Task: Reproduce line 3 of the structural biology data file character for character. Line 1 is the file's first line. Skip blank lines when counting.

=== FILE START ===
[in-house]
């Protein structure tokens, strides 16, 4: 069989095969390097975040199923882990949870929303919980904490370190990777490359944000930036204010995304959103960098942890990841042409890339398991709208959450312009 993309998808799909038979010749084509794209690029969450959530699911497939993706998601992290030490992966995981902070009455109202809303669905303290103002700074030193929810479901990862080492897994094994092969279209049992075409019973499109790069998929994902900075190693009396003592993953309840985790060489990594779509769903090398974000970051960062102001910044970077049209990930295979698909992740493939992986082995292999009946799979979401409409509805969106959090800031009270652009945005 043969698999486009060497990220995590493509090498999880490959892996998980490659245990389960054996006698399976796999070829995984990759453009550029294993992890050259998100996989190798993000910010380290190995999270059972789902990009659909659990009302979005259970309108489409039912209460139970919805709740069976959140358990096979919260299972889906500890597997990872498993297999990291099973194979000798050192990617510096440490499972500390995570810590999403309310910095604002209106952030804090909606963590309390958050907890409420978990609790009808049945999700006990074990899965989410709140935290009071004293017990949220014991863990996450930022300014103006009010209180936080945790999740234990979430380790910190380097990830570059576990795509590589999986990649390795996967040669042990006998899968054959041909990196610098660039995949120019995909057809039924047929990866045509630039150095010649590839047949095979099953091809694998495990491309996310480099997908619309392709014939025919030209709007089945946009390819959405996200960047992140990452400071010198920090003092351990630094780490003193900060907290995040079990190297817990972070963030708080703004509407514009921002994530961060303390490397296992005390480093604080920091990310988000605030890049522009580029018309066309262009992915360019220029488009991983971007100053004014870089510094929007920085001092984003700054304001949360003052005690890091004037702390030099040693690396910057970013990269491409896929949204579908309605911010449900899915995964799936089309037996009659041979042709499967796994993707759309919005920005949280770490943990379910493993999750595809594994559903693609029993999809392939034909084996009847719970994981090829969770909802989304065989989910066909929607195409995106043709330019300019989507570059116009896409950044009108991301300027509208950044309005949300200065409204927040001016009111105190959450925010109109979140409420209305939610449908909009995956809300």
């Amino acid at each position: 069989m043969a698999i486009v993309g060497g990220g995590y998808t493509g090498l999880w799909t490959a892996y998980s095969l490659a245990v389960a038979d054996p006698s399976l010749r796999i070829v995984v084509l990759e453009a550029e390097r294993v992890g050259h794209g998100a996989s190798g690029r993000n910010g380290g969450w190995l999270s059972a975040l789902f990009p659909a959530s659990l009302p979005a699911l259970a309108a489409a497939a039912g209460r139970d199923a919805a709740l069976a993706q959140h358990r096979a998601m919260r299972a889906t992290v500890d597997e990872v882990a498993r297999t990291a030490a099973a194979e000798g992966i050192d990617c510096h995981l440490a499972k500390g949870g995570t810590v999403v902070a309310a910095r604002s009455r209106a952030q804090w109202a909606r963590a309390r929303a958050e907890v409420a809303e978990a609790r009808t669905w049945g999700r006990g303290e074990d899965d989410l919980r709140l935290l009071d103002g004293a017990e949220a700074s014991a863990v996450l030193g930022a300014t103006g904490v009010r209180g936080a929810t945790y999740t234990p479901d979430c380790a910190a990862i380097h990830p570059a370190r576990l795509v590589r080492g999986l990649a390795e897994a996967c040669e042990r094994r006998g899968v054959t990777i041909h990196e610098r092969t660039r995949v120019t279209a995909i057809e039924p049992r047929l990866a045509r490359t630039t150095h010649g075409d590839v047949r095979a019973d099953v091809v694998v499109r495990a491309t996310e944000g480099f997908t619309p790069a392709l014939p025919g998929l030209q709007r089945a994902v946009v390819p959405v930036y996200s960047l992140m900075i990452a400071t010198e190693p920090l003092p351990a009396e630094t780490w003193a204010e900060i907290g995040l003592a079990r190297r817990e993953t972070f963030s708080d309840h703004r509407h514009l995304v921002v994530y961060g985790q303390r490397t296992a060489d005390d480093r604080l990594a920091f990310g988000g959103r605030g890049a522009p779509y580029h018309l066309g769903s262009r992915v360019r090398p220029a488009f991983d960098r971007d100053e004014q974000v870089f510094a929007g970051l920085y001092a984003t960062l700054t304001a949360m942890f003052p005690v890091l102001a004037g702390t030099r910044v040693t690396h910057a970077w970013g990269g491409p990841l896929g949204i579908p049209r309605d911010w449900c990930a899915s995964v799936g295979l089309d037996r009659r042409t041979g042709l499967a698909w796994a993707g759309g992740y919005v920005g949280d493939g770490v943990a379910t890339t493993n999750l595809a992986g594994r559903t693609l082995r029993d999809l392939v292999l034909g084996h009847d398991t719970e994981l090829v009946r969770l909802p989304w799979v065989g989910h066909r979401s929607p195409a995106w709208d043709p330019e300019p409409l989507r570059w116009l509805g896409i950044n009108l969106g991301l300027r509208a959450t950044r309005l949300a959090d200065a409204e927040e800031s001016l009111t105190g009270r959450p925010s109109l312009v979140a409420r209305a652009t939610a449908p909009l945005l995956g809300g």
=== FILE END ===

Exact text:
């Amino acid at each position: 069989m043969a698999i486009v993309g060497g990220g995590y998808t493509g090498l999880w799909t490959a892996y998980s095969l490659a245990v389960a038979d054996p006698s399976l010749r796999i070829v995984v084509l990759e453009a550029e390097r294993v992890g050259h794209g998100a996989s190798g690029r993000n910010g380290g969450w190995l999270s059972a975040l789902f990009p659909a959530s659990l009302p979005a699911l259970a309108a489409a497939a039912g209460r139970d199923a919805a709740l069976a993706q959140h358990r096979a998601m919260r299972a889906t992290v500890d597997e990872v882990a498993r297999t990291a030490a099973a194979e000798g992966i050192d990617c510096h995981l440490a499972k500390g949870g995570t810590v999403v902070a309310a910095r604002s009455r209106a952030q804090w109202a909606r963590a309390r929303a958050e907890v409420a809303e978990a609790r009808t669905w049945g999700r006990g303290e074990d899965d989410l919980r709140l935290l009071d103002g004293a017990e949220a700074s014991a863990v996450l030193g930022a300014t103006g904490v009010r209180g936080a929810t945790y999740t234990p479901d979430c380790a910190a990862i380097h990830p570059a370190r576990l795509v590589r080492g999986l990649a390795e897994a996967c040669e042990r094994r006998g899968v054959t990777i041909h990196e610098r092969t660039r995949v120019t279209a995909i057809e039924p049992r047929l990866a045509r490359t630039t150095h010649g075409d590839v047949r095979a019973d099953v091809v694998v499109r495990a491309t996310e944000g480099f997908t619309p790069a392709l014939p025919g998929l030209q709007r089945a994902v946009v390819p959405v930036y996200s960047l992140m900075i990452a400071t010198e190693p920090l003092p351990a009396e630094t780490w003193a204010e900060i907290g995040l003592a079990r190297r817990e993953t972070f963030s708080d309840h703004r509407h514009l995304v921002v994530y961060g985790q303390r490397t296992a060489d005390d480093r604080l990594a920091f990310g988000g959103r605030g890049a522009p779509y580029h018309l066309g769903s262009r992915v360019r090398p220029a488009f991983d960098r971007d100053e004014q974000v870089f510094a929007g970051l920085y001092a984003t960062l700054t304001a949360m942890f003052p005690v890091l102001a004037g702390t030099r910044v040693t690396h910057a970077w970013g990269g491409p990841l896929g949204i579908p049209r309605d911010w449900c990930a899915s995964v799936g295979l089309d037996r009659r042409t041979g042709l499967a698909w796994a993707g759309g992740y919005v920005g949280d493939g770490v943990a379910t890339t493993n999750l595809a992986g594994r559903t693609l082995r029993d999809l392939v292999l034909g084996h009847d398991t719970e994981l090829v009946r969770l909802p989304w799979v065989g989910h066909r979401s929607p195409a995106w709208d043709p330019e300019p409409l989507r570059w116009l509805g896409i950044n009108l969106g991301l300027r509208a959450t950044r309005l949300a959090d200065a409204e927040e800031s001016l009111t105190g009270r959450p925010s109109l312009v979140a409420r209305a652009t939610a449908p909009l945005l995956g809300g």